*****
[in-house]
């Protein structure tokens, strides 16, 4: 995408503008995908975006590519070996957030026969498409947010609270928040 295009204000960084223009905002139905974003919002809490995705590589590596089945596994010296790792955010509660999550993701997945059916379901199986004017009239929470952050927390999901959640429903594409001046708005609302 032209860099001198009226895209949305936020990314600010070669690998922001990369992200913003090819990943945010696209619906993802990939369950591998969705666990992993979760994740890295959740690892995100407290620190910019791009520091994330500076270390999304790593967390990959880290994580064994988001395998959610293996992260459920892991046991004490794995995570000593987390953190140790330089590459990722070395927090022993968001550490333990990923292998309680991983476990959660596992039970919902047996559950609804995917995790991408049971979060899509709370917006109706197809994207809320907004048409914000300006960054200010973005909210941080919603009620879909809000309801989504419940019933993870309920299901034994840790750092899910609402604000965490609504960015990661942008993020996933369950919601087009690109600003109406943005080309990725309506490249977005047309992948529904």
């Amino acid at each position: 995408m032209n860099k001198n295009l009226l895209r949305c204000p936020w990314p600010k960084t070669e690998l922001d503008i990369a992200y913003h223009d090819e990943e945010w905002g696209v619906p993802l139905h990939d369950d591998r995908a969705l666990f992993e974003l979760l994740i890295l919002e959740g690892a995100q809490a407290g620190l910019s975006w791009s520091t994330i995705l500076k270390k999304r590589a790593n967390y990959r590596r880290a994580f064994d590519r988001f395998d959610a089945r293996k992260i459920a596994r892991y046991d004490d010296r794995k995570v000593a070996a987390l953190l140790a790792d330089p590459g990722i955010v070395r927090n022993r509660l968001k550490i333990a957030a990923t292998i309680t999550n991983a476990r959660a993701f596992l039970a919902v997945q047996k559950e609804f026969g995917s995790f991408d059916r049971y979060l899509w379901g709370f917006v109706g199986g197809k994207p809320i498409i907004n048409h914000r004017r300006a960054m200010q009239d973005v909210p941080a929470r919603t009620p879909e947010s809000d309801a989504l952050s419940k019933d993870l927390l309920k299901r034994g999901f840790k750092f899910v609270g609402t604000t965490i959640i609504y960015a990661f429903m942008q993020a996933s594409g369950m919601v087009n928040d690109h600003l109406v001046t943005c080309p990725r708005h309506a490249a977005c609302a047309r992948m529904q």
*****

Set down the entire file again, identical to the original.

[in-house]
């Protein structure tokens, strides 16, 4: 995408503008995908975006590519070996957030026969498409947010609270928040 295009204000960084223009905002139905974003919002809490995705590589590596089945596994010296790792955010509660999550993701997945059916379901199986004017009239929470952050927390999901959640429903594409001046708005609302 032209860099001198009226895209949305936020990314600010070669690998922001990369992200913003090819990943945010696209619906993802990939369950591998969705666990992993979760994740890295959740690892995100407290620190910019791009520091994330500076270390999304790593967390990959880290994580064994988001395998959610293996992260459920892991046991004490794995995570000593987390953190140790330089590459990722070395927090022993968001550490333990990923292998309680991983476990959660596992039970919902047996559950609804995917995790991408049971979060899509709370917006109706197809994207809320907004048409914000300006960054200010973005909210941080919603009620879909809000309801989504419940019933993870309920299901034994840790750092899910609402604000965490609504960015990661942008993020996933369950919601087009690109600003109406943005080309990725309506490249977005047309992948529904």
């Amino acid at each position: 995408m032209n860099k001198n295009l009226l895209r949305c204000p936020w990314p600010k960084t070669e690998l922001d503008i990369a992200y913003h223009d090819e990943e945010w905002g696209v619906p993802l139905h990939d369950d591998r995908a969705l666990f992993e974003l979760l994740i890295l919002e959740g690892a995100q809490a407290g620190l910019s975006w791009s520091t994330i995705l500076k270390k999304r590589a790593n967390y990959r590596r880290a994580f064994d590519r988001f395998d959610a089945r293996k992260i459920a596994r892991y046991d004490d010296r794995k995570v000593a070996a987390l953190l140790a790792d330089p590459g990722i955010v070395r927090n022993r509660l968001k550490i333990a957030a990923t292998i309680t999550n991983a476990r959660a993701f596992l039970a919902v997945q047996k559950e609804f026969g995917s995790f991408d059916r049971y979060l899509w379901g709370f917006v109706g199986g197809k994207p809320i498409i907004n048409h914000r004017r300006a960054m200010q009239d973005v909210p941080a929470r919603t009620p879909e947010s809000d309801a989504l952050s419940k019933d993870l927390l309920k299901r034994g999901f840790k750092f899910v609270g609402t604000t965490i959640i609504y960015a990661f429903m942008q993020a996933s594409g369950m919601v087009n928040d690109h600003l109406v001046t943005c080309p990725r708005h309506a490249a977005c609302a047309r992948m529904q």